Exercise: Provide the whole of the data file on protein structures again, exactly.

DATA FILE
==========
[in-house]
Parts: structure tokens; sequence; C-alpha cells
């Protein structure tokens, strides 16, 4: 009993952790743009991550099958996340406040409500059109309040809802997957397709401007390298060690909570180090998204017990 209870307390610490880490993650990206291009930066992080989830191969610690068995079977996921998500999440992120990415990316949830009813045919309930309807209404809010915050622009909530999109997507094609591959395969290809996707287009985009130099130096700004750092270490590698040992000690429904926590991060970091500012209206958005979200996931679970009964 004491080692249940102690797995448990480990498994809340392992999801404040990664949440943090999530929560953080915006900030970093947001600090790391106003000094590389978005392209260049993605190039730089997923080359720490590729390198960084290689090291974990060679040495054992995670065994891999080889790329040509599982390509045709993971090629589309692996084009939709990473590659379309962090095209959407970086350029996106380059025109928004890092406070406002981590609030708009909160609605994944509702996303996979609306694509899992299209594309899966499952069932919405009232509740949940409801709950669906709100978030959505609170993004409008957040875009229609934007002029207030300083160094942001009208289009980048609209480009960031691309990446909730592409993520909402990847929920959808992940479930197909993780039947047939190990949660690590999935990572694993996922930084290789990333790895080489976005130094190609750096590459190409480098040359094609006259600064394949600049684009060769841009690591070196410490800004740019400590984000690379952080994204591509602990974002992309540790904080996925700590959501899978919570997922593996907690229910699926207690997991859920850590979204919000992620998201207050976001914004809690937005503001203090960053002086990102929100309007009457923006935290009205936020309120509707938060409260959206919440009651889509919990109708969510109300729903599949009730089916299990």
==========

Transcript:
[in-house]
Parts: structure tokens; sequence; C-alpha cells
């Protein structure tokens, strides 16, 4: 009993952790743009991550099958996340406040409500059109309040809802997957397709401007390298060690909570180090998204017990 209870307390610490880490993650990206291009930066992080989830191969610690068995079977996921998500999440992120990415990316949830009813045919309930309807209404809010915050622009909530999109997507094609591959395969290809996707287009985009130099130096700004750092270490590698040992000690429904926590991060970091500012209206958005979200996931679970009964 004491080692249940102690797995448990480990498994809340392992999801404040990664949440943090999530929560953080915006900030970093947001600090790391106003000094590389978005392209260049993605190039730089997923080359720490590729390198960084290689090291974990060679040495054992995670065994891999080889790329040509599982390509045709993971090629589309692996084009939709990473590659379309962090095209959407970086350029996106380059025109928004890092406070406002981590609030708009909160609605994944509702996303996979609306694509899992299209594309899966499952069932919405009232509740949940409801709950669906709100978030959505609170993004409008957040875009229609934007002029207030300083160094942001009208289009980048609209480009960031691309990446909730592409993520909402990847929920959808992940479930197909993780039947047939190990949660690590999935990572694993996922930084290789990333790895080489976005130094190609750096590459190409480098040359094609006259600064394949600049684009060769841009690591070196410490800004740019400590984000690379952080994204591509602990974002992309540790904080996925700590959501899978919570997922593996907690229910699926207690997991859920850590979204919000992620998201207050976001914004809690937005503001203090960053002086990102929100309007009457923006935290009205936020309120509707938060409260959206919440009651889509919990109708969510109300729903599949009730089916299990």